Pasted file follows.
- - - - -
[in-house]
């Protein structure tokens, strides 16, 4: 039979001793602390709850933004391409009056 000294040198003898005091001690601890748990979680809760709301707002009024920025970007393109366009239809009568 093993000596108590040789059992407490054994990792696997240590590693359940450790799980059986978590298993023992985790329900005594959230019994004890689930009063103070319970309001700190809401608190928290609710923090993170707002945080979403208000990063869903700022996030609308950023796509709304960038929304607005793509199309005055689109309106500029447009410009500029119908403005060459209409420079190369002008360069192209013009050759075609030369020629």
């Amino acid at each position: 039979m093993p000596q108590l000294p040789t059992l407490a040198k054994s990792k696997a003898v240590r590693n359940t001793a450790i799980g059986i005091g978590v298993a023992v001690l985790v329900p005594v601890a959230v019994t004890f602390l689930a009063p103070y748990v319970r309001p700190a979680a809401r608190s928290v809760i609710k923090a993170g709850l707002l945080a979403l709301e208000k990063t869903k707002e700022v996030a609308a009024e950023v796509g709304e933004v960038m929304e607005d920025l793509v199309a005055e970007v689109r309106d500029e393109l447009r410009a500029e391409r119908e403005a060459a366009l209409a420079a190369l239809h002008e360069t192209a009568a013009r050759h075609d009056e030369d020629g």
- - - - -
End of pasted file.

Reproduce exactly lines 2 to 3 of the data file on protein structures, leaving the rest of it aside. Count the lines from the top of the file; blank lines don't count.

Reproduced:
């Protein structure tokens, strides 16, 4: 039979001793602390709850933004391409009056 000294040198003898005091001690601890748990979680809760709301707002009024920025970007393109366009239809009568 093993000596108590040789059992407490054994990792696997240590590693359940450790799980059986978590298993023992985790329900005594959230019994004890689930009063103070319970309001700190809401608190928290609710923090993170707002945080979403208000990063869903700022996030609308950023796509709304960038929304607005793509199309005055689109309106500029447009410009500029119908403005060459209409420079190369002008360069192209013009050759075609030369020629």
């Amino acid at each position: 039979m093993p000596q108590l000294p040789t059992l407490a040198k054994s990792k696997a003898v240590r590693n359940t001793a450790i799980g059986i005091g978590v298993a023992v001690l985790v329900p005594v601890a959230v019994t004890f602390l689930a009063p103070y748990v319970r309001p700190a979680a809401r608190s928290v809760i609710k923090a993170g709850l707002l945080a979403l709301e208000k990063t869903k707002e700022v996030a609308a009024e950023v796509g709304e933004v960038m929304e607005d920025l793509v199309a005055e970007v689109r309106d500029e393109l447009r410009a500029e391409r119908e403005a060459a366009l209409a420079a190369l239809h002008e360069t192209a009568a013009r050759h075609d009056e030369d020629g």